In September-October, 2017, Coldnoon celebrated six years of publishing, and travelling with you. To mark our anniversary, we got together with writers, intellectuals and stalwarts of the art of thinking (and travelling). Here is an interview with Makarand R. Paranjape.
We believe making travel arrangements, we subconsciously tend to eliminate those possibilities which we deem unfit to perceived etiquettes, or norms or occasions. Our understanding of travel is based on premises that define what travelling is not. Is writing for you a similar activity, where you are conscious of what writing is not? If so, what according to you is not writing?
Well, mostly, writing is not faffing, gassing, or faking…
Besides writing what would you most like to be known for?
Of course, we have all have our ambitious, but in the end (as a former RBI Governor famously says), we just do what we do. Later, posterity will do what it must. But, yes, for those who perceive themselves as unfree, not to have achieved jeevanmukti is to have lived in vain?
In 1794, the French author, Xavier de Maistre, wrote the renowned book, Voyage Around my Room, during a month and a half of solitary confinement, in consequence of a duel. Besides being a satire on the contemporary literary culture of voyages and adventures of colonial sailors to prospective new worlds, the book proved to be a demonstration of how an individual is almost always travelling, but perhaps does not recognize the value of their domestic travels, mobility or even touristic acquisitions. How do you see or understand travelling? Do you think it is a necessary activity for a writer?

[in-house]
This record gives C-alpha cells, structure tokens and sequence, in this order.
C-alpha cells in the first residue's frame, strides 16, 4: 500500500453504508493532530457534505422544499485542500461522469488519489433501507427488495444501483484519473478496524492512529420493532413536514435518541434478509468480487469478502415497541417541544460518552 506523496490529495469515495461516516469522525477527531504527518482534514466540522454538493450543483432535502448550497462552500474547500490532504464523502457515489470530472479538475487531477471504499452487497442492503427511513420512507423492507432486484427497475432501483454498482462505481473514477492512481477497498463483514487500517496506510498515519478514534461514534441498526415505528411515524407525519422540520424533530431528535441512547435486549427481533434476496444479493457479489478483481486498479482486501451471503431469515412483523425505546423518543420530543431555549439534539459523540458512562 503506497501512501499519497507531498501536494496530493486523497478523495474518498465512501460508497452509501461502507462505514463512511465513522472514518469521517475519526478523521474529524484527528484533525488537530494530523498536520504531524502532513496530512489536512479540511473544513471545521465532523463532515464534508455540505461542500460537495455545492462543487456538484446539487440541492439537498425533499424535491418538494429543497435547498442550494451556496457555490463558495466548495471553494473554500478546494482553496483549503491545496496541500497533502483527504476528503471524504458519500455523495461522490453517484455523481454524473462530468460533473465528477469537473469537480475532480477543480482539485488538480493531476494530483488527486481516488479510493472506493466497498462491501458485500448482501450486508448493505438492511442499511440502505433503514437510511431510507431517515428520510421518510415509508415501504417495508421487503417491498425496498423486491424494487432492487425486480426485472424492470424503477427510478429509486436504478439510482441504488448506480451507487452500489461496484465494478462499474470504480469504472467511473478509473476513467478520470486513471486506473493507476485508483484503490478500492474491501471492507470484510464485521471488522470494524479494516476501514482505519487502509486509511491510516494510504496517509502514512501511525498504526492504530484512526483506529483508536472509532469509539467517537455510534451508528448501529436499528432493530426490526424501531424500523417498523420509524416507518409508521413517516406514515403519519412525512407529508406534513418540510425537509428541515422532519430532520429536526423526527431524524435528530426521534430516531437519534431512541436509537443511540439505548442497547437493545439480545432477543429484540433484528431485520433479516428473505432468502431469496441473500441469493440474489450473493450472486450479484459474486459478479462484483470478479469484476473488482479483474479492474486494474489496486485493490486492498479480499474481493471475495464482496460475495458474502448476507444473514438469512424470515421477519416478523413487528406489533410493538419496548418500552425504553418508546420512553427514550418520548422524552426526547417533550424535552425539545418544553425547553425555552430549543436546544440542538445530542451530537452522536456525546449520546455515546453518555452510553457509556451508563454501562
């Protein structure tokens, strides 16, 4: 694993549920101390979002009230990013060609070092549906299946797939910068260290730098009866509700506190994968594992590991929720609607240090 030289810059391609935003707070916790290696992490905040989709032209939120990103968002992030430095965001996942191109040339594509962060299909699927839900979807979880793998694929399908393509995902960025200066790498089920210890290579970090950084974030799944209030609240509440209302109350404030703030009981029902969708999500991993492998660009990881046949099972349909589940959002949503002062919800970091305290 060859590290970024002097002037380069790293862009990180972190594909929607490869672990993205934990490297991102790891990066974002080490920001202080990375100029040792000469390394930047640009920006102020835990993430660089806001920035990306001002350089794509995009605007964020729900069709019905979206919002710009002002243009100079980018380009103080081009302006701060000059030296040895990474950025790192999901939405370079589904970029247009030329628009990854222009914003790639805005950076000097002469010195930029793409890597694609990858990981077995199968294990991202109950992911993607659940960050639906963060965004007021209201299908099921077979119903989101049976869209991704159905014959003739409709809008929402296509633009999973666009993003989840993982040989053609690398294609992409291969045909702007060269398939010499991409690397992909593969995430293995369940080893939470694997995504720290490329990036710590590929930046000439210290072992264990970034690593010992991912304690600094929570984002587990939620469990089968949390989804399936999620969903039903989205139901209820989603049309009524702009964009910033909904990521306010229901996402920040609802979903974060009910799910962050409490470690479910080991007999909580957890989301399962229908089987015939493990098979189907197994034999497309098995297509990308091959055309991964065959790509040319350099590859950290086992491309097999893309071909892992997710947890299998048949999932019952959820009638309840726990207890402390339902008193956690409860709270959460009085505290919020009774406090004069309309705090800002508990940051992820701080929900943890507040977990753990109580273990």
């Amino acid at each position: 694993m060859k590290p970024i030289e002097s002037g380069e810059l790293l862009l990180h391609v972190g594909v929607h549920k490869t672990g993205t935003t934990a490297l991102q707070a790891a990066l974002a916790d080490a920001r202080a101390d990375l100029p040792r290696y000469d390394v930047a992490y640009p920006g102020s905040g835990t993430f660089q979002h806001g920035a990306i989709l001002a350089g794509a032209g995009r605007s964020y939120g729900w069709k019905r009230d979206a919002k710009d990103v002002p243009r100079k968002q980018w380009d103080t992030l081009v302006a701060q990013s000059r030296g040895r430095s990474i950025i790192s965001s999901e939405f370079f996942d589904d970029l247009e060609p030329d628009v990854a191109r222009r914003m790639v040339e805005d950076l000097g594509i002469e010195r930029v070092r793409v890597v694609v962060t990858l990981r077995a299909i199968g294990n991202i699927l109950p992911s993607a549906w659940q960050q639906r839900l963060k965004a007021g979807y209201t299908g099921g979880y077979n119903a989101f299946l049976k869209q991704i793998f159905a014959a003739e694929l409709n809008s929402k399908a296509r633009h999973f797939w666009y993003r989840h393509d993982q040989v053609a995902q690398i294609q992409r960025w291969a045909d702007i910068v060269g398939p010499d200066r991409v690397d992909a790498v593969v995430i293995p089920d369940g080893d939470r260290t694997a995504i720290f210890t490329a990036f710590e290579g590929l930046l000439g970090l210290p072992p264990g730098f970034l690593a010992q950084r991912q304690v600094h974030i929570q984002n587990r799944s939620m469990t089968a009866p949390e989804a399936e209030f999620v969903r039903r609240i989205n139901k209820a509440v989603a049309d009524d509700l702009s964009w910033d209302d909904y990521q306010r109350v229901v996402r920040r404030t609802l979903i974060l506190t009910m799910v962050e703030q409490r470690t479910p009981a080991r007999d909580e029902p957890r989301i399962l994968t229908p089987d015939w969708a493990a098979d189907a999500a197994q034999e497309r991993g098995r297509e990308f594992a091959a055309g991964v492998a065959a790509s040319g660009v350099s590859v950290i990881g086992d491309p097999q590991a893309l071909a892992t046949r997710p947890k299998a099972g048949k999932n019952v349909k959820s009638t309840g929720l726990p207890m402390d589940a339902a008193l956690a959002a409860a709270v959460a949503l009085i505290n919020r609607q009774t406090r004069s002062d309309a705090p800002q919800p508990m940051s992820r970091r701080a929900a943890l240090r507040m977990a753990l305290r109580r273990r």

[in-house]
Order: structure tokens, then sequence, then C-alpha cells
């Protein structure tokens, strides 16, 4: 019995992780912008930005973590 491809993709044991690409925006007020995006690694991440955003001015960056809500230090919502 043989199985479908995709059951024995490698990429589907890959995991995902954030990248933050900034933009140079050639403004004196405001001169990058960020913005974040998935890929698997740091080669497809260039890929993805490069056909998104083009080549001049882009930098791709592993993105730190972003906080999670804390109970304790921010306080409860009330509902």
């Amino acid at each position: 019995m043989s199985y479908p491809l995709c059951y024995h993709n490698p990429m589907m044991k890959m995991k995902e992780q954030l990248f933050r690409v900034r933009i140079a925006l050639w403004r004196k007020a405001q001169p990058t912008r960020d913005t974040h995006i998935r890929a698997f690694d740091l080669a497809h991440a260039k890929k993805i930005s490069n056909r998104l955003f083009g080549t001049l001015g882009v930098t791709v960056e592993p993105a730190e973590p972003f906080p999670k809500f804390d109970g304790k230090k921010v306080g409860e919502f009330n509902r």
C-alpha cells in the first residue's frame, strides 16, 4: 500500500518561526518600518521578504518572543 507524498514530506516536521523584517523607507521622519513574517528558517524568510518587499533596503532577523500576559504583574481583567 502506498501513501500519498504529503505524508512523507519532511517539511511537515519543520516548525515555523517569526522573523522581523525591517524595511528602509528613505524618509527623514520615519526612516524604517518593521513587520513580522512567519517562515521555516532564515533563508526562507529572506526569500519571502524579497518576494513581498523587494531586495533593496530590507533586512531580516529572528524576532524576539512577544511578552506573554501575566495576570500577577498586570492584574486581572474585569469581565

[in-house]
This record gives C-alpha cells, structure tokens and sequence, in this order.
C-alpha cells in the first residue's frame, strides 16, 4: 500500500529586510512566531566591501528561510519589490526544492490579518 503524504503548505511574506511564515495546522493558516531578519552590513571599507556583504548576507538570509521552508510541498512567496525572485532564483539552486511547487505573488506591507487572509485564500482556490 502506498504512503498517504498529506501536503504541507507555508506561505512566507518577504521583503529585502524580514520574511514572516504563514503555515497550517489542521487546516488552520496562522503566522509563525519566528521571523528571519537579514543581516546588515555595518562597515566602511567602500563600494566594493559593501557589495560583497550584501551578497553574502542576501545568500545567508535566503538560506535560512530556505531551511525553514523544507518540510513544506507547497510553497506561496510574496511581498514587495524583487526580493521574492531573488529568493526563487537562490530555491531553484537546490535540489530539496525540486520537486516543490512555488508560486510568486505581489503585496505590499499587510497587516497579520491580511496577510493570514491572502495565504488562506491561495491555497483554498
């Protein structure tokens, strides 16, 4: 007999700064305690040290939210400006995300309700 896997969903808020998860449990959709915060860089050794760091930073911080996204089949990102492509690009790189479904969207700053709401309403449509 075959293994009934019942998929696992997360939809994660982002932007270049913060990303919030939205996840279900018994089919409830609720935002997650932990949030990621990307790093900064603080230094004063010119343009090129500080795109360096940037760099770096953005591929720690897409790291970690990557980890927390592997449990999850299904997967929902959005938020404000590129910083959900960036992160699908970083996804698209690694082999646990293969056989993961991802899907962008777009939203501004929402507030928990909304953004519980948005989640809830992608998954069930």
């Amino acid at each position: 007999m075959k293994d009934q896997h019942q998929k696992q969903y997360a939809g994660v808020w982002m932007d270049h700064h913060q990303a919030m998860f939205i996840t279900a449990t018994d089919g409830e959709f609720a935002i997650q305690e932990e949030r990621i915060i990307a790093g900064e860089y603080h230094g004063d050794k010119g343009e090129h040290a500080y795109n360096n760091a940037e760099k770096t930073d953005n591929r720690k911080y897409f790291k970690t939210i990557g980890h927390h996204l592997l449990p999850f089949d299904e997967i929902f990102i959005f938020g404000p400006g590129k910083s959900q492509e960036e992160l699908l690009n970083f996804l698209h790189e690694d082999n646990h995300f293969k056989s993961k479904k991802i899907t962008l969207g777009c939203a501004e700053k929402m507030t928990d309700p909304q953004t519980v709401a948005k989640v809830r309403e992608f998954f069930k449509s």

Desirable, from time to time; necessary, I’m not sure.
Do respond to the following words:
“Don’t go around saying the world owes you a living. The world owes you nothing. It was here first.” ― Mark Twain
I don’t know if the world was here first; but, yes, the world “owes” you nothing — except what you make (of) yourself.
Your favorite or most striking lines by another author; or if you will, any composed by yourself?
Let me combine two: “The world is what it is” (V. S. Naipaul) but “Who am I?” (Ramana Maharshi).
What do you think of Coldnoon?
Great idea, even more remarkable for having survived for six years. I dissuaded its founder when he proposed the idea. I am glad to be proven wrong — for now. But then that is what little magazines are; they have their run, then their oblivion. But in the interregnum, they do a lot of good.